A rash of banditry is threatening food supplies to
internally-displaced people in the conflict-torn western Sudanese
region of Darfur, raising the possibility that rations will have to
be cut, the United Nations World Food Program (WFP) said
So far this year, bandits have stolen 22 WFP-contracted trucks
and abducted their drivers, the world aid organization said in a
statement, noting that 18 drivers were still missing.
"We're extremely worried about the impact on the vulnerable
people of Darfur," said WFP Representative Kenro Oshidari, adding
that WFP was also concerned about the fate of the missing
"Our main trucking companies now refuse to send in more vehicles
because of this upsurge in banditry and therefore we have no one to
deliver about half our monthly food relief requirement. If the
situation continues, we'll be forced to cut rations in parts of
Darfur by mid-February," Oshidari said.
Attacks on trucks carrying WFP supplies, abductions of drivers
and trucks, looting of WFP supplies and drivers' personal property
and beatings of WFP-contracted drivers to intimidate them have
increased in recent months.
The WFP urged the Sudanese authorities to ensure the safety of
main routes in Darfur.
From September to December 2007 a total of 13 WFP contract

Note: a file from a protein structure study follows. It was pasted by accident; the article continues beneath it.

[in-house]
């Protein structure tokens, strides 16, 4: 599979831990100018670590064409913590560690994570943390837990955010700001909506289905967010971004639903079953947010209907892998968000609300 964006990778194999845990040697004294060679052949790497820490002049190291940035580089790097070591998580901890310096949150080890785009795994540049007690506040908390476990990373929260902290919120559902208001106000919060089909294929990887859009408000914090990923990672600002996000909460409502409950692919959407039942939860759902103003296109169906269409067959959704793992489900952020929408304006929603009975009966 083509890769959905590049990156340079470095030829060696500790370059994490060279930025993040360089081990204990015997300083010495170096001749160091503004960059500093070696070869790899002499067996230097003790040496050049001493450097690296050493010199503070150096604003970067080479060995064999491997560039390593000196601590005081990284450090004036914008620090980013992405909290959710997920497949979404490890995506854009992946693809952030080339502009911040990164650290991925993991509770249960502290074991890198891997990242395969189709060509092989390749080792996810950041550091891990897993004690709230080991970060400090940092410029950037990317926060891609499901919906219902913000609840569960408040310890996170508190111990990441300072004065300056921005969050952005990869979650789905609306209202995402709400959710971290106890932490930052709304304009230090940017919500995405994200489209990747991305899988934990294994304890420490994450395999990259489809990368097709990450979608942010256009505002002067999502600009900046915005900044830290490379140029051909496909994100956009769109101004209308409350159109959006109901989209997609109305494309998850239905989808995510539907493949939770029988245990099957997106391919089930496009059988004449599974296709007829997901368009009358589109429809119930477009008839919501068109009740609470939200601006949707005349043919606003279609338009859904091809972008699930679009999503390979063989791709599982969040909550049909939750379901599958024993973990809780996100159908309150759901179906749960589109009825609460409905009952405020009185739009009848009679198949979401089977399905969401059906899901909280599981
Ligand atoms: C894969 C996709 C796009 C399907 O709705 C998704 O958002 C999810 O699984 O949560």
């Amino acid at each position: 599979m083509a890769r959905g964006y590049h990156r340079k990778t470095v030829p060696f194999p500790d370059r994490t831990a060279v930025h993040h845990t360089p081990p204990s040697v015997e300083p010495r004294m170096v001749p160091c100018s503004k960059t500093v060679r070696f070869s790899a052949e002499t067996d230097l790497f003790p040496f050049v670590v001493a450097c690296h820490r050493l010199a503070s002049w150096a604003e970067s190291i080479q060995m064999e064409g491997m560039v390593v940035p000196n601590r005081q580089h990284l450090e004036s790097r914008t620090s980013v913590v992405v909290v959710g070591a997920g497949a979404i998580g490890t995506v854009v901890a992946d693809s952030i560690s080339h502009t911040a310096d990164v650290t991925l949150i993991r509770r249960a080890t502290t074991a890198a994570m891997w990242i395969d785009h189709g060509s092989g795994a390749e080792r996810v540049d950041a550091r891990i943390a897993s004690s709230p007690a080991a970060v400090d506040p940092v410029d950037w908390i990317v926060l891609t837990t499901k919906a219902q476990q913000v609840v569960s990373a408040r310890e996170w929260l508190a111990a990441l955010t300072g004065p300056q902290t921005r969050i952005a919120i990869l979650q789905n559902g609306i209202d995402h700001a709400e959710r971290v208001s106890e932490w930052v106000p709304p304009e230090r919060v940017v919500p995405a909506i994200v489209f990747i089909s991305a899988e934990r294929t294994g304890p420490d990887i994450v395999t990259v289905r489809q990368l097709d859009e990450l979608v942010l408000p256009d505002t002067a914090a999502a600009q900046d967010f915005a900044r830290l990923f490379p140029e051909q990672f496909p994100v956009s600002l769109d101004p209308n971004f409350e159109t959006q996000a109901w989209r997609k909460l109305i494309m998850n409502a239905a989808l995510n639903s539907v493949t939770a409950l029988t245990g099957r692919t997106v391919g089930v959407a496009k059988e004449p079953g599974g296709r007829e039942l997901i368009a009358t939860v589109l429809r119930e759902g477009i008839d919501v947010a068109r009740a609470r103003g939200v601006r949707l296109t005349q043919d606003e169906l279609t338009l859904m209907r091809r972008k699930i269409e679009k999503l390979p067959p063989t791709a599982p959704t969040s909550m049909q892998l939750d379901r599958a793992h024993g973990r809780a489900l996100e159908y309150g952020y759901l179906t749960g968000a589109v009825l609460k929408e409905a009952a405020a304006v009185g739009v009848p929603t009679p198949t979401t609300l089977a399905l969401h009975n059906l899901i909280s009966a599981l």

trucks were stolen or attacked. Of these, three drivers were
killed, three others escaped and a further 7 drivers were released.
All but three of the trucks have been recovered.
In December, the WFP fed 2.1 million conflict-affected people in
Darfur, most of them internally-displaced people in camps,
according to the organization.
The transport companies currently refuse to send their trucks
back into Darfur, which normally deliver between 15,000 and 20,000
tons per month.
"Without these deliveries, WFP faces a rapid depletion of stocks
and the inability to pre-position food ahead of the rainy season,
which is due to start in May," Oshidari said.
The WFP is working out what form ration cuts might take, where,
and how many people would be affected if the banditry
In 2008, the WFP plans to feed up to 5.6 million people in Sudan
on a budget of 697 million US dollars.
The monthly food ration in Darfur includes cereals,
high-nutrition corn-soya blend, pulses, vegetable oil, sugar and
salt and provides a total of 2,100 kilocalories per person per
(Xinhua News Agency January 24, 2008)